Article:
Doma.in is an example of a domain hack. Notice the dot after ‘Doma’ and ‘in’ after the dot. A domain hack completes a word. Here the word Domain is completed by breaking its letters to suit a particular top level extension. In this example ccTLD dot ‘IN’ is used.
A domain hack decreases the full length of a domain name and can be used as an URL shorteners or for an actually established web site.
With so many new top level extensions are about to come. The potential for registering domain hack is great. Companies may start using them for example:
Norton.Antivirus (And, similar antivirus products) may register their brand under this new TLD. Which may save them 3 extra letters such as dot com, dot net, dot org or any other typical extension.
Z.inc (Z letter followed by dot ‘INC’) making it as Zinc
For.Gives (For followed by dot ‘Gives’) Making it as Forgive
Re.New (Re followed by dot ‘New’) making it as RENEW
Letterhe.ads (Letterhe followed by ads) making it as letterheads
I’ve just gone through some of the new TLDs to put forward my own domain hack versions and I believe there are many.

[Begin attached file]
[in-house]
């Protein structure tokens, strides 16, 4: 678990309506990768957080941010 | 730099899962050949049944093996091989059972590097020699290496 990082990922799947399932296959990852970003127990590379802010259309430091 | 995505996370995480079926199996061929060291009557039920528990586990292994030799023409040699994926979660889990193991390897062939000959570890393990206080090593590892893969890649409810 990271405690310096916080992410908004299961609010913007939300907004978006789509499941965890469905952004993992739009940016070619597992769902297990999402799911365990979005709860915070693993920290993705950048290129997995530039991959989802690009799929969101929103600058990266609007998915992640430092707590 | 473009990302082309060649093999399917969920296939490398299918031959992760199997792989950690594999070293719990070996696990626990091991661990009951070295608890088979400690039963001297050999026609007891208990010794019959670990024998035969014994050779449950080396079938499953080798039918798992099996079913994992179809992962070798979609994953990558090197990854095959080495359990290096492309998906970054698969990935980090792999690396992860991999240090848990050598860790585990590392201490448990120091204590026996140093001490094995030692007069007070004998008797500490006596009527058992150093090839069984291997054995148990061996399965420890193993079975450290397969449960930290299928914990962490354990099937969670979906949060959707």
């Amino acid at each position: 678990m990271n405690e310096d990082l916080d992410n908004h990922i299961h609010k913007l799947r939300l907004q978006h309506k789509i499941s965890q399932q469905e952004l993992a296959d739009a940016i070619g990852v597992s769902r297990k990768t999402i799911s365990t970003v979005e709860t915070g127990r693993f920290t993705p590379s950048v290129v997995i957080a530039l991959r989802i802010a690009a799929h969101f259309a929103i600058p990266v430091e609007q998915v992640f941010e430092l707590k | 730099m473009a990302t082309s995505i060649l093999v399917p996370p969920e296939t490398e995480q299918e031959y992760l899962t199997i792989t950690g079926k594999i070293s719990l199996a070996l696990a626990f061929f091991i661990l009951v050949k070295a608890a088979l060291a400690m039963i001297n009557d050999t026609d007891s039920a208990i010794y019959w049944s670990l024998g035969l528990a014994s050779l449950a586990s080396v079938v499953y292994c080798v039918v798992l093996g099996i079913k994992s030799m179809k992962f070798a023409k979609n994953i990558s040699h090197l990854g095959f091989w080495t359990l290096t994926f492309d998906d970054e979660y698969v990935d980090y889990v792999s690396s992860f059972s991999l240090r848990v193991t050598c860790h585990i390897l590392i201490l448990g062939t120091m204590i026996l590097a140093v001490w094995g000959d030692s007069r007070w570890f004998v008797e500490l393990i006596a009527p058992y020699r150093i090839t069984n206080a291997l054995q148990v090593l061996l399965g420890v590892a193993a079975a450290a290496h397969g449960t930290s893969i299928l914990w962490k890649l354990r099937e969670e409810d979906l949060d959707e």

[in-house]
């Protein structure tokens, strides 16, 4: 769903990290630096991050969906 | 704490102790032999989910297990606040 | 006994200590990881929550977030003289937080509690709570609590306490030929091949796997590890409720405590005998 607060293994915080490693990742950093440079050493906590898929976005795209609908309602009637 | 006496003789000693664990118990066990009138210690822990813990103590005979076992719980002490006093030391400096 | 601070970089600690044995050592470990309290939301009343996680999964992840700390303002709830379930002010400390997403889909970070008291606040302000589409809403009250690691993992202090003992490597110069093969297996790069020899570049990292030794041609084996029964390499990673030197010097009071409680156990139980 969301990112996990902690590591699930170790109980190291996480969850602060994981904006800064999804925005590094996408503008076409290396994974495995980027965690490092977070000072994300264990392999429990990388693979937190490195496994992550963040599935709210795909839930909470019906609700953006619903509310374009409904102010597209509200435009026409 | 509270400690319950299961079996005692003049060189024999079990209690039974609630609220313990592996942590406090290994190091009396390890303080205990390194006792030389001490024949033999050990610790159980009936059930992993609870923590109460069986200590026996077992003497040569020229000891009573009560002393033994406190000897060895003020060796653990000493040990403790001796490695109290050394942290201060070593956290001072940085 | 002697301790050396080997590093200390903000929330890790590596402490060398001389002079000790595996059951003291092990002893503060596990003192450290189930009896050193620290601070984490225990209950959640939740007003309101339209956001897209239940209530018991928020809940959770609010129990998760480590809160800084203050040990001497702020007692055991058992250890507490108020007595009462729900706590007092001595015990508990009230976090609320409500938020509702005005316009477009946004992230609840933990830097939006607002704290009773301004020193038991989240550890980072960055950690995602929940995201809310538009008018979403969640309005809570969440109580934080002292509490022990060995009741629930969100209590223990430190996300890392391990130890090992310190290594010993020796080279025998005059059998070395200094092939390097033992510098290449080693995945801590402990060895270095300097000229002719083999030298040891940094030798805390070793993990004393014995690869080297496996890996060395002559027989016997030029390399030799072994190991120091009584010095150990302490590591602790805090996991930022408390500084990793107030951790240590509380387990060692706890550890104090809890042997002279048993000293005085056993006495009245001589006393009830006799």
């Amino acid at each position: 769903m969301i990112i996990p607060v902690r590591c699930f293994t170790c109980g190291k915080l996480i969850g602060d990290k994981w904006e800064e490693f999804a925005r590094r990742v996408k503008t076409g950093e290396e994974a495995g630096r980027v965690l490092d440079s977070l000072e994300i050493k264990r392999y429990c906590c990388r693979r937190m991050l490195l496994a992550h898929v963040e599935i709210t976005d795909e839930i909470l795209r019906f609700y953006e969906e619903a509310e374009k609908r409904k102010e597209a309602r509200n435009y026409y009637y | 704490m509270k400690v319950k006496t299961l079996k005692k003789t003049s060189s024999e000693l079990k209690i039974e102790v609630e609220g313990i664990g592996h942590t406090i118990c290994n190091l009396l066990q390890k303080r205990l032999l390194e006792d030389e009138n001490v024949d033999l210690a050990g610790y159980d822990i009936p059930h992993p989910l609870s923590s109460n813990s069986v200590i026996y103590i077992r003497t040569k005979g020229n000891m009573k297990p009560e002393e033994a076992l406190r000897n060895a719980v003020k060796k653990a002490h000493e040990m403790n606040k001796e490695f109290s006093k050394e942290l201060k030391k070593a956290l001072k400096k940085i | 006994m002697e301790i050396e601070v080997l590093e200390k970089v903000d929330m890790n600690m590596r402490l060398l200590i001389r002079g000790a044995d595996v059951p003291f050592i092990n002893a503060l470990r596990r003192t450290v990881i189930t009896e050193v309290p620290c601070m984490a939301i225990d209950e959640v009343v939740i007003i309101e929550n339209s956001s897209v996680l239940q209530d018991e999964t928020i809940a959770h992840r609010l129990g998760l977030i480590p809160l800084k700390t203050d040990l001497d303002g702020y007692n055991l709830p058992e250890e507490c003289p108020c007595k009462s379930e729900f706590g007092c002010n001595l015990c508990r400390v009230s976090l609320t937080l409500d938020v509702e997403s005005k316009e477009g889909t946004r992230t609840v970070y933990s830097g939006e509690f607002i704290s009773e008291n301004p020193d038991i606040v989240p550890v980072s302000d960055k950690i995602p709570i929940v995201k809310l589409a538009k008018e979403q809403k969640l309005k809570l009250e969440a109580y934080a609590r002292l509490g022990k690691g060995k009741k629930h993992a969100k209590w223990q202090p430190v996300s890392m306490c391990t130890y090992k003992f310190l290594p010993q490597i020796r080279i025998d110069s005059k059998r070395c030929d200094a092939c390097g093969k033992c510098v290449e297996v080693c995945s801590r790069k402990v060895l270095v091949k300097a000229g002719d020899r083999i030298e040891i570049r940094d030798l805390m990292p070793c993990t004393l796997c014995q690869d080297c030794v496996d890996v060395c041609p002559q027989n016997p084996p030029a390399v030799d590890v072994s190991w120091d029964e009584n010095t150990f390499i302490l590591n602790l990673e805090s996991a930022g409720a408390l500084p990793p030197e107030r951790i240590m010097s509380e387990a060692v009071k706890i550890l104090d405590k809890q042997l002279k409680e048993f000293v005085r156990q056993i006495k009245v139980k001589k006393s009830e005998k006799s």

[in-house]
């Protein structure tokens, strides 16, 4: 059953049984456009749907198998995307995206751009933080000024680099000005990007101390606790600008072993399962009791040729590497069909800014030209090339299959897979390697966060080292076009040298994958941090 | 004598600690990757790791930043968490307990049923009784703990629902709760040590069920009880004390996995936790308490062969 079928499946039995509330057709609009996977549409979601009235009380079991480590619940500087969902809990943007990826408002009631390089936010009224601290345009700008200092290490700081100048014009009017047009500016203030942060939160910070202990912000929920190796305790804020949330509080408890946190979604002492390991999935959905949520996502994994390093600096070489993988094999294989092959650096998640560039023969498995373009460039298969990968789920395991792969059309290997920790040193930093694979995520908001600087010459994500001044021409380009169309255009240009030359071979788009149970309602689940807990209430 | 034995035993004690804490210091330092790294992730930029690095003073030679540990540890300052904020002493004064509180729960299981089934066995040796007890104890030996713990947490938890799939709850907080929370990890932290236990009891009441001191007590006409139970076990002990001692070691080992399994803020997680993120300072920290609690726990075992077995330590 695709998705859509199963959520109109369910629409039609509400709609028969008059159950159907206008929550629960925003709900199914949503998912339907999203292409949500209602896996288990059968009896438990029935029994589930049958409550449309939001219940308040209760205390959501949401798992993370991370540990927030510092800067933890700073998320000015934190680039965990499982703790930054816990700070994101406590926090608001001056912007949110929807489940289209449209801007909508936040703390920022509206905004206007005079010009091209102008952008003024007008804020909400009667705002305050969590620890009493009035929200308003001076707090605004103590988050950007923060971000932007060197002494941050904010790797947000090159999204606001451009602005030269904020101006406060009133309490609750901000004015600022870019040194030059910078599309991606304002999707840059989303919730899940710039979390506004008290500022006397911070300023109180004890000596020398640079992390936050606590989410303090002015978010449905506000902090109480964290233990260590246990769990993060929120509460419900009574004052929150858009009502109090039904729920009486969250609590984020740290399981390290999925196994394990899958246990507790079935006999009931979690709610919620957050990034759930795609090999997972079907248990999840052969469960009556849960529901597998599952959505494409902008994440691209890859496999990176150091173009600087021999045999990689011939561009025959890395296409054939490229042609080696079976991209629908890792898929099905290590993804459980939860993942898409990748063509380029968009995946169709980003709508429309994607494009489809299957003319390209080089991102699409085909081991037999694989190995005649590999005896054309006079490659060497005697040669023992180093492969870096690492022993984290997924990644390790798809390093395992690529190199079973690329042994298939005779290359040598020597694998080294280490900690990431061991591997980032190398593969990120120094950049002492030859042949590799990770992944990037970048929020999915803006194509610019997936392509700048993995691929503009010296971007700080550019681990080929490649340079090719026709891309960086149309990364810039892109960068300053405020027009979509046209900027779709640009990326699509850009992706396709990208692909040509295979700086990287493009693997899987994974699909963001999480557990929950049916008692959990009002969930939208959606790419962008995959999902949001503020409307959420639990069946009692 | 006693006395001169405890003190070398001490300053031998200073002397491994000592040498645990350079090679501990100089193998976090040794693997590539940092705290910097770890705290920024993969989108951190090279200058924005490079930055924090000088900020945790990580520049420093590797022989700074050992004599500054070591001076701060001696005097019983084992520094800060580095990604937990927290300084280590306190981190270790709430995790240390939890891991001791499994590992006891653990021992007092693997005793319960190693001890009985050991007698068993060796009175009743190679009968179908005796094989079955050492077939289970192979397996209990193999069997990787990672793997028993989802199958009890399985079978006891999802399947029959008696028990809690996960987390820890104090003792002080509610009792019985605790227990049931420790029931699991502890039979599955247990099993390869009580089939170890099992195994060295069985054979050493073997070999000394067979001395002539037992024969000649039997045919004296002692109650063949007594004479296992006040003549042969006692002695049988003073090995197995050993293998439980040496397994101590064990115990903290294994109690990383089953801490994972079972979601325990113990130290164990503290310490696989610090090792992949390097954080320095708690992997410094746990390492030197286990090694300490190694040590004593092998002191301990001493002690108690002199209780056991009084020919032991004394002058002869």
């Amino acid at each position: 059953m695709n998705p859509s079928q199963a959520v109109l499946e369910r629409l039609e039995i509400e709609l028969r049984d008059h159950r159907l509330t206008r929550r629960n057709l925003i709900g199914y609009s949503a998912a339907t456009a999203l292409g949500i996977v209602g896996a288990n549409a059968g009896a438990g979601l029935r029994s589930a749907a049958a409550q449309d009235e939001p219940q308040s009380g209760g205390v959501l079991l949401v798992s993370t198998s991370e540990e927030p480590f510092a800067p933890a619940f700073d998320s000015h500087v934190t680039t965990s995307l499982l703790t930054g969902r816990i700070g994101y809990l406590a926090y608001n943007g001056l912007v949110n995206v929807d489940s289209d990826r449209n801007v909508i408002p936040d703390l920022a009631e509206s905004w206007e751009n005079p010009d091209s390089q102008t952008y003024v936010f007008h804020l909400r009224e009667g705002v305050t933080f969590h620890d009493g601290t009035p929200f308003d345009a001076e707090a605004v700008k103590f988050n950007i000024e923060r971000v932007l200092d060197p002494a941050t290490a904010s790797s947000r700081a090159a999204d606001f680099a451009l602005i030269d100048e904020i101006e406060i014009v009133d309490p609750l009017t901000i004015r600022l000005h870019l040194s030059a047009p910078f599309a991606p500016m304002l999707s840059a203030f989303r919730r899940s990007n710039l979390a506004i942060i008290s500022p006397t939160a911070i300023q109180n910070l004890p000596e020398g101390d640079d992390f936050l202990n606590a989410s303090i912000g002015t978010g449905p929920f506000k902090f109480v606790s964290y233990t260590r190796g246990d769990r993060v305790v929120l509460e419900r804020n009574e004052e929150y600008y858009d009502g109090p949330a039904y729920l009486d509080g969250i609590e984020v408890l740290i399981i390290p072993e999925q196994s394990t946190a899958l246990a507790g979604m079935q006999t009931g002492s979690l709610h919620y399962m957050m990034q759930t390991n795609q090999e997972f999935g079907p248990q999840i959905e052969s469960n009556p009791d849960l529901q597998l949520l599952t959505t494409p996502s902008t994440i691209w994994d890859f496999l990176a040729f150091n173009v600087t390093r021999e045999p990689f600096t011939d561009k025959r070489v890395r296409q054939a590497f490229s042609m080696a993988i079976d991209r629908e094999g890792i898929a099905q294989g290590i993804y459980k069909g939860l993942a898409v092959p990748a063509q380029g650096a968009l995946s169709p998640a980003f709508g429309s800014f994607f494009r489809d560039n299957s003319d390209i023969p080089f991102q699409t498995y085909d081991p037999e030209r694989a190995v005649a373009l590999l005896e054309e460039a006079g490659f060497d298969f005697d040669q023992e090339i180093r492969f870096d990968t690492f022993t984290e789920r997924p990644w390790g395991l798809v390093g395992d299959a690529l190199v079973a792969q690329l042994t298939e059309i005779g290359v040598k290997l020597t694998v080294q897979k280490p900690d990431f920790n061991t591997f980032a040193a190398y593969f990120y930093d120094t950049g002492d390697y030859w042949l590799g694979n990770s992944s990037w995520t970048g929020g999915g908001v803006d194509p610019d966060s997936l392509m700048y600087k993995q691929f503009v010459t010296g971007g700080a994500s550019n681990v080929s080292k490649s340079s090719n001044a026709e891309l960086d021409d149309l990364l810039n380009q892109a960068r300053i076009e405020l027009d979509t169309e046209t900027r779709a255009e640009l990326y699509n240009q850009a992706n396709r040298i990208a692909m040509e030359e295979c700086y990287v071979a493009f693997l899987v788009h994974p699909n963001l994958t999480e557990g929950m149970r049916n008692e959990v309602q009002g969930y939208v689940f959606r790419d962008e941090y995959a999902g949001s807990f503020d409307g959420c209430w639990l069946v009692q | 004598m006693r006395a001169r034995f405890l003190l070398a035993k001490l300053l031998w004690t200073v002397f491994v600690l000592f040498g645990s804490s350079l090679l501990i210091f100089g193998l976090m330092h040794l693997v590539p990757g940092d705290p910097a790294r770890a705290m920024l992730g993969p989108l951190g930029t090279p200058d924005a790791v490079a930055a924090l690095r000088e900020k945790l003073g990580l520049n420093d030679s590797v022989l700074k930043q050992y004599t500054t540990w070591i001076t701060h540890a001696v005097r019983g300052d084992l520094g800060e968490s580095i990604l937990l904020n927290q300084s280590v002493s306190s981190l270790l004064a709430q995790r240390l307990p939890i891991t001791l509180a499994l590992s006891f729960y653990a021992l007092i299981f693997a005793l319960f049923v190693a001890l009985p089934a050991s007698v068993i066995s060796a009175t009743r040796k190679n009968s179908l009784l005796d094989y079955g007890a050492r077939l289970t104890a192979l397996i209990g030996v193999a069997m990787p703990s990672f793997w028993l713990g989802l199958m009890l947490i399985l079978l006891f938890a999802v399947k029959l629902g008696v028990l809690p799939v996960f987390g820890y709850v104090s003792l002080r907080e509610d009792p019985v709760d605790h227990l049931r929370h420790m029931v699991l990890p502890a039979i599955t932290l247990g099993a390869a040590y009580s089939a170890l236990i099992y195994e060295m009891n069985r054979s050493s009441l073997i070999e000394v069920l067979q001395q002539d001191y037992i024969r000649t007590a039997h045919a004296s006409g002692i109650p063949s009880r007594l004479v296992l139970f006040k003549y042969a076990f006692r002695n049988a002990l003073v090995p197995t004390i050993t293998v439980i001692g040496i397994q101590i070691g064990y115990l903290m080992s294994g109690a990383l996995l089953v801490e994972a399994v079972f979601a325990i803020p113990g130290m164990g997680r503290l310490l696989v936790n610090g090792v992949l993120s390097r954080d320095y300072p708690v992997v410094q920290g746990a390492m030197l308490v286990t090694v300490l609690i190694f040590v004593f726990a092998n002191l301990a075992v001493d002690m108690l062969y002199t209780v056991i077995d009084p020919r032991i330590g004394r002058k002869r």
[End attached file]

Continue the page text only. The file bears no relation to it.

But, the problem is, with so many new top level extensions and already existing ccTLDs and TLDs it’s quite hard for an average internet user to figure out which right of the dot extensions are being actually used as domain hacks. Because there is no standard on number of letters that form the right of the dot it becomes a difficult task for people to use domain hacks effectively.
If companies and individuals who may think that new gTLDs are great for domain hacks should reconsider of evaluating this aspect one more time. As almost 90% and more people are not aware of domain hacks and new generic top level domains it becomes difficult to drive traffic to a new domain hack. It needs extensive marketing to make a general user aware of how a domain hacks forms and works. I may find it very easy to type Domain.com than doma.in because I’ll not be knowing after which letter the hacks operates in case I’m not aware of ccTLD dot IN.